Speaking of the values of the future…
4) Score (1974)
“Amyl Nitrate? What’s this?” For some reason, that line made me laugh.
5) Screamtime (1983)
This trailer is actually scared me a little. It was the puppet.
6) In Love (1983)
In Love was apparently an attempt to make a “real film” that just happened to feature hardcore sex scenes. For that reason, the trailer’s been edited but you can probably guess what’s going on behind those “Scene Missing” cards. I just like the trailer because of the theme song.
Currently, my sister, the Dazzling Erin, and I are relaxing down at Lake Texoma. However, if you’ve been reading this site for a while, you know that I would never let a little thing like a vacation keep me from offering up another edition of Lisa Marie’s Favorite Grindhouse and Exploitation Film Trailers!
Before I left for the lake, I sent out the Trailer Kitties and here’s what they brought back!
1) The Terminators (2009)
This film is from our friends at the Asylum so you know it has to be good!
In many ways, I wish I had been born several decades earlier. I would have loved to have been a teenager during the early to mid-60s. From what I can tell from the films made during that period, people use to break out into dance at the slightest provocation.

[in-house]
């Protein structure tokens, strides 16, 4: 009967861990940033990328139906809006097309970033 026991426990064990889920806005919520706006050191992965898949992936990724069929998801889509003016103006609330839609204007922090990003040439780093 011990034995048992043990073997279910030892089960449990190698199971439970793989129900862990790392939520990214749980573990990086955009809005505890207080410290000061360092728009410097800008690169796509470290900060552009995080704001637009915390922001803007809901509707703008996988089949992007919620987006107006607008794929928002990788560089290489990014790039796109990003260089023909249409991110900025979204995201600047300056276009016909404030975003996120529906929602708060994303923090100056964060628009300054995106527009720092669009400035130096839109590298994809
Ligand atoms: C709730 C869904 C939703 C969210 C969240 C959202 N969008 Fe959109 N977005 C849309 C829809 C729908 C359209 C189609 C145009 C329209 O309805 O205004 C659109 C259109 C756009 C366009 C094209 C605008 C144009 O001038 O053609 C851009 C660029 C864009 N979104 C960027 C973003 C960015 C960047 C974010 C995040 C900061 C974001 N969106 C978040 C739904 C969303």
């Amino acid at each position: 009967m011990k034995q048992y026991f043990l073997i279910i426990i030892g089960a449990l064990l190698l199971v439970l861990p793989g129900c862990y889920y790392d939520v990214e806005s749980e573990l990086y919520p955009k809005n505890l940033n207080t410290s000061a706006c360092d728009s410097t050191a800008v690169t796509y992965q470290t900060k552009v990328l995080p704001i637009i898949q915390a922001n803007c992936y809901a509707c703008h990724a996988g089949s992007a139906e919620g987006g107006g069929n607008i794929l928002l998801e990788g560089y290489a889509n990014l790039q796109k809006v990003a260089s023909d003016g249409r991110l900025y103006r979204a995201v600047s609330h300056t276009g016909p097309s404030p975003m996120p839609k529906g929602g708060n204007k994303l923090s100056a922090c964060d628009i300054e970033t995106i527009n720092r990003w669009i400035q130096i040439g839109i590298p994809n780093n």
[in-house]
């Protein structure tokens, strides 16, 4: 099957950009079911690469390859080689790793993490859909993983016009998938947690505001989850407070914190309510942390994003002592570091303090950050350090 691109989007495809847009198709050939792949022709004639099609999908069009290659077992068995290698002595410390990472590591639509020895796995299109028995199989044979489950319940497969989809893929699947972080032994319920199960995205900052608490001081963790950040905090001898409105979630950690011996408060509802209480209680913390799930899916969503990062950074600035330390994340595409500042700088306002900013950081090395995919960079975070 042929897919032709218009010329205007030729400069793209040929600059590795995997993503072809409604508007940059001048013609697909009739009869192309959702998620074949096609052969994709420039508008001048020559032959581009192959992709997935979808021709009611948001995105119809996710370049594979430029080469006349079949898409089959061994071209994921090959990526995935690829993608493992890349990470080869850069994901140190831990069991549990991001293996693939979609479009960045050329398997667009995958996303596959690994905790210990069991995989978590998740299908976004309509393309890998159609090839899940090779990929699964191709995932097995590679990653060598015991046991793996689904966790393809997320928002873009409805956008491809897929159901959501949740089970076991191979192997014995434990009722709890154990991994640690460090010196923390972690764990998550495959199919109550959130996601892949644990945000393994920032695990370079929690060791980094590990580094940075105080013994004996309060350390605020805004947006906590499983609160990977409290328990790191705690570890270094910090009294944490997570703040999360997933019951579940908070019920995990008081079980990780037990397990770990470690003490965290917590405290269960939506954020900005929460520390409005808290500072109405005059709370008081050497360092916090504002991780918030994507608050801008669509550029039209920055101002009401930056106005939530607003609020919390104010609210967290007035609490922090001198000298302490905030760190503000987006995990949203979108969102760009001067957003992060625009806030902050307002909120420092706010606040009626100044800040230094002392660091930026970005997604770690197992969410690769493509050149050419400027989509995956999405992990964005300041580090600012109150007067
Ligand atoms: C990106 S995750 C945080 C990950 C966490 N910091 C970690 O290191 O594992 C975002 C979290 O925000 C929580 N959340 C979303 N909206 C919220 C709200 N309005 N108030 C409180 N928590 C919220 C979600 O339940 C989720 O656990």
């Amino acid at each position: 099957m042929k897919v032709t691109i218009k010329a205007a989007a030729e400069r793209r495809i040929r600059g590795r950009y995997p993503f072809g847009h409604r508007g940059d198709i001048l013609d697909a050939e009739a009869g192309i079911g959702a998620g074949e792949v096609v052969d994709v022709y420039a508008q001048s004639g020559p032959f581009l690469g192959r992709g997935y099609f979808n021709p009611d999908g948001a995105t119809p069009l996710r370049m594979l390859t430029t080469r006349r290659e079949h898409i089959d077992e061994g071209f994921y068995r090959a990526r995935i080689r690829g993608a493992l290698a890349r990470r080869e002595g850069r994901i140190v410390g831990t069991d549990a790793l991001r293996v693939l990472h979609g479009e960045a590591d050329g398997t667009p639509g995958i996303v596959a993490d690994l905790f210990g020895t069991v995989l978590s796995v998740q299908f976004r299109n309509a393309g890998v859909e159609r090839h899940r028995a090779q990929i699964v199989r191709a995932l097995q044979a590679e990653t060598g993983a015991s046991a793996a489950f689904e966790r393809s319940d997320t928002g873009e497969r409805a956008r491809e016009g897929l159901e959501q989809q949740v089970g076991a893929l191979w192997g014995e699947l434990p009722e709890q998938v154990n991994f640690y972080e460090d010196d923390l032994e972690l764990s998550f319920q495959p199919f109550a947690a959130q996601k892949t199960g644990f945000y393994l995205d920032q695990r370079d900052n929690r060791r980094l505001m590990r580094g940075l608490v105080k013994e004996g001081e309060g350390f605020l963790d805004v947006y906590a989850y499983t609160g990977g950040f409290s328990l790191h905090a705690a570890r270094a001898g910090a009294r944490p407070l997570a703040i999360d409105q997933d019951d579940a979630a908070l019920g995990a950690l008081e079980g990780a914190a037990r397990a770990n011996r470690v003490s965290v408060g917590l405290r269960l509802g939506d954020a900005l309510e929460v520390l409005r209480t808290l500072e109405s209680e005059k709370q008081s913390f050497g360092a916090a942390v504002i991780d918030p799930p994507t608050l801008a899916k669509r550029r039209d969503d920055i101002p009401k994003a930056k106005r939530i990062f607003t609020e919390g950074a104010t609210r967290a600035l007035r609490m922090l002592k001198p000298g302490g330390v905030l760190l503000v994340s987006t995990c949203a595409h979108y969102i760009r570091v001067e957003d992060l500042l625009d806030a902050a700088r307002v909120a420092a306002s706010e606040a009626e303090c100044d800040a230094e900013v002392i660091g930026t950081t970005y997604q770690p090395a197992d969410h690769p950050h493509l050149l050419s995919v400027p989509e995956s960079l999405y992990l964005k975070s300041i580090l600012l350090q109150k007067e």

As of this month, I have been reviewing films here at the Shattered Lens for 3 years. In honor of that anniversary, I thought I’d post my picks for the 50 best films that have been released in the U.S. since 2010.
Without further ado, here’s the list!
Black Swan (directed by Darren Aronofsky)
Exit Through The Gift Shop (directed by Banksy)
Hanna (directed by Joe Wright)
Fish Tank (directed by Andrea Arnold)
Higher Ground (directed by Vera Farmiga)
Shame (directed by Steve McQueen)
Anna Karenina (directed by Joe Wright)
The Cabin In The Woods (directed by Drew Goddard)
127 Hours (directed by Danny Boyle)
Somewhere (directed by Sofia Coppola)
Life of Pi (directed by Ang Lee)
Hugo (directed by Martin Scorsese)
Inception (directed by Christopher Nolan)
Animal Kingdom (directed by David Michod)